Shoppers’ continued use of online ordering and automation after the pandemic inspired retailers to pursue omnichannel strategies. The model appeased consumers wanting to return to brick-and-mortar stores while keeping the efficiency that pandemic-era technology created. Some analysts are crediting automation with the economy’s surprise productivity boom—in the first months of 2021, productivity surged 5.4%.

“It’s been really, really important for retailers to be able to address the needs of the consumer at any point during the day or or during the evening,” Mark Mathews, executive director of research at the National Retail Federation, told Fortune. “The retailers need to be able to cater to what the consumers want. That has also created this need for retailers to invest in technology.”

Restaurant automation, particularly the introduction of robots, has helped the bottom line of fast-casual restaurants like Sweetgreen, which has struggled for years with profitability. It introduced the Infinite Kitchen automation system in two suburban locations in 2023 and has already noted the benefits.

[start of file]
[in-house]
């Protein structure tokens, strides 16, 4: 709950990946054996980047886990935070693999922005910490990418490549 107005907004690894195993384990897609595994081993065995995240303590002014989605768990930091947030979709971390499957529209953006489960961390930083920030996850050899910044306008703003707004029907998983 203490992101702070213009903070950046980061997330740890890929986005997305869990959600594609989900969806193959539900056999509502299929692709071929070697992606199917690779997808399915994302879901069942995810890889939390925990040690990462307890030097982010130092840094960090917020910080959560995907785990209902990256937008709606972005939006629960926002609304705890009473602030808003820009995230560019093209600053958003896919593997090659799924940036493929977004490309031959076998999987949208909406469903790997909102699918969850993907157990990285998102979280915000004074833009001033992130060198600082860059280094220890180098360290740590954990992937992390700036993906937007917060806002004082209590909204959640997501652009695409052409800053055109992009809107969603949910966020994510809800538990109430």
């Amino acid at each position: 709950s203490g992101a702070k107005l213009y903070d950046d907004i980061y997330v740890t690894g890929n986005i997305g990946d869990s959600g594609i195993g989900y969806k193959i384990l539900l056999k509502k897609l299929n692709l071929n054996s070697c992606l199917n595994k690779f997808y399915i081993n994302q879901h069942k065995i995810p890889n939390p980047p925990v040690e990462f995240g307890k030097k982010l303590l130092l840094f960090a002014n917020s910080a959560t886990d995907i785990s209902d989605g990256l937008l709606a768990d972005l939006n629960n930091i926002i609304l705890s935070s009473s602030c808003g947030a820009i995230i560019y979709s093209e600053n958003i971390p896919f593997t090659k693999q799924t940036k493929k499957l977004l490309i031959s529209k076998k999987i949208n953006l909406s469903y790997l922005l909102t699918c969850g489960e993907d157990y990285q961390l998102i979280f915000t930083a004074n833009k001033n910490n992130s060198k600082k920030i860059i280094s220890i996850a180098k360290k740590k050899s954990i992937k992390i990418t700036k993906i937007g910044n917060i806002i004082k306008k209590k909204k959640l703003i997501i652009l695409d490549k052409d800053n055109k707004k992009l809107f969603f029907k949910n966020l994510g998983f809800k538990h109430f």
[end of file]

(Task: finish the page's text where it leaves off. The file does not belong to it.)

Sweetgreens with Infinity Kitchen reported 10% higher ticket sales than other stores in the surrounding market, according to its fourth-quarter earnings. Despite development and installation for Infinite Kitchen costing about half a million dollars, Sweetgreen is expanding the model in more stores. It expects a seven-point margin benefit for locations with the system.